Loophole in the Religious Freedom Restoration Act Lends to Discrimination

by Benjamin Fournier

If I asked you what the Religious Freedom Restoration Act was, could you answer? While the name might not seem familiar, I guarantee that you have heard the uproar over the so called “Indiana anti-gay law”. This piece of legislature is one of the most highly controversial in recent memory. The Religious Freedom Restoration Act is actually a modified version of an older bill from 1993 (Constitution Daily). The goal of the law was to promote the right for religious businesses and non-profit organizations to be unhindered by government intervention in potential business activities (Constitution Daily).

An initial federal law was proposed to the entire country. Instead, governors negotiated for the law to become a state mandate so that they had the liberty of modifying the law to fit their ideals (Constitution Daily). The legality of the right for states to modify the legislation went to court in 1997. The case lasted 17 years and the final verdict was the state mandated Religious Freedom Restoration Act. The case lasted from 1997 all the way to 2014 and the final verdict was decided upon: Certain states were given the right to propose modified versions of the legislation, and their enactment would be voted upon by officials in the traditional manner of voting in their respective states (Constitution Daily). This is the context and the reason why Indiana Law SB-101 is even allowed to exist. But why is it so controversial? What does it allow?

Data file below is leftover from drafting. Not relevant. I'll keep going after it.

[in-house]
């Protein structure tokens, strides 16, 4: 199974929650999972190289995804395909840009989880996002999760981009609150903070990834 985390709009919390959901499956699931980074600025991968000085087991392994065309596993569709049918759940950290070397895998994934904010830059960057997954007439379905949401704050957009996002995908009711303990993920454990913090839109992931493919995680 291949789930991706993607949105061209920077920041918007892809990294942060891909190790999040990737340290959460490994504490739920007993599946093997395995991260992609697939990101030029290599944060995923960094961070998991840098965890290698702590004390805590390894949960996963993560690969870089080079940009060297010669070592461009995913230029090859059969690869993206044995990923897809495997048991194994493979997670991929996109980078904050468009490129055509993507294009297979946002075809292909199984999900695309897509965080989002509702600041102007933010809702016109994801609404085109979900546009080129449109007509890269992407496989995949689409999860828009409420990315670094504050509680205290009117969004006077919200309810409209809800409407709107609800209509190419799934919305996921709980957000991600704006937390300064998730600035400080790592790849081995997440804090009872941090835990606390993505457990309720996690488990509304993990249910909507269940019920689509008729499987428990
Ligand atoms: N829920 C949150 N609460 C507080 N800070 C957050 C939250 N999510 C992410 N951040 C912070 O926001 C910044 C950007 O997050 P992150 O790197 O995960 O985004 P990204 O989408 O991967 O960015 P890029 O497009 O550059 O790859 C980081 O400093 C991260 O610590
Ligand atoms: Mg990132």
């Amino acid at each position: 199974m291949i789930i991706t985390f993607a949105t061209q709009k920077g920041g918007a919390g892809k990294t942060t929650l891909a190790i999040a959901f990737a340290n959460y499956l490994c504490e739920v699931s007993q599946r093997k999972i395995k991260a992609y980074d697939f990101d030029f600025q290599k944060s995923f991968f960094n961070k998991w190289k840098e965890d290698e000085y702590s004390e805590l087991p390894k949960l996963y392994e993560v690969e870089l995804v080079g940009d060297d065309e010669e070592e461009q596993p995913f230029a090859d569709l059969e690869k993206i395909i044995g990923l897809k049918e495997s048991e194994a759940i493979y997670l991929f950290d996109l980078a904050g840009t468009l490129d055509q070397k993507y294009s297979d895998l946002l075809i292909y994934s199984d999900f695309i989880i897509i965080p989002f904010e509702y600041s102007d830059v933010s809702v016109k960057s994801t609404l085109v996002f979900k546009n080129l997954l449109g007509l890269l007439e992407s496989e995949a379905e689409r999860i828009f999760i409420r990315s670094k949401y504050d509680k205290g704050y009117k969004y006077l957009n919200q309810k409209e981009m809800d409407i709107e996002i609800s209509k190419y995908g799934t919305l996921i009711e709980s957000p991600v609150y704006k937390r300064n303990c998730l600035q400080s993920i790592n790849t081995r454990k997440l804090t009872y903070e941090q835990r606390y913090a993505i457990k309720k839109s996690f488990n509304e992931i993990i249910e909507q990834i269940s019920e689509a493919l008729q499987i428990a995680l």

The original renewal of the Religious Freedom Restoration Act was first proposed in February of this year with the intention of giving business owners and non-profit organizations the right to change their practices based on religious principles they hold to be important (Huffington Post). The law was proposed in both Arkansas and Indiana and submitted for review by the governor of each state (The Telegraph). As the details of the legislation were made public, people quickly realized the potential means by which proprietors with negative religious views towards homosexuals would have the right by law to refuse service to anyone whose sexual orientation goes against their personal beliefs.

For example, a caterer could refuse to service a party organized by a gay couple. Within days of its proposition, CEOs, political figures, and celebrities across the United States began to criticize the legislations and its potentially harmful usages. Walmart, whose head office is in Bentonville Arkansas, pressured the state to drop the bill due to it being against their ethics policy (Huffington Post). The commissioner of the NCAA, the sports league of colleges across the country, threatened to move their entire operations out of the city of Indianapolis if the law was passed (NY Post). Even other republicans have gone on the record to

Leave a Reply

Your email address will not be published. Required fields are marked *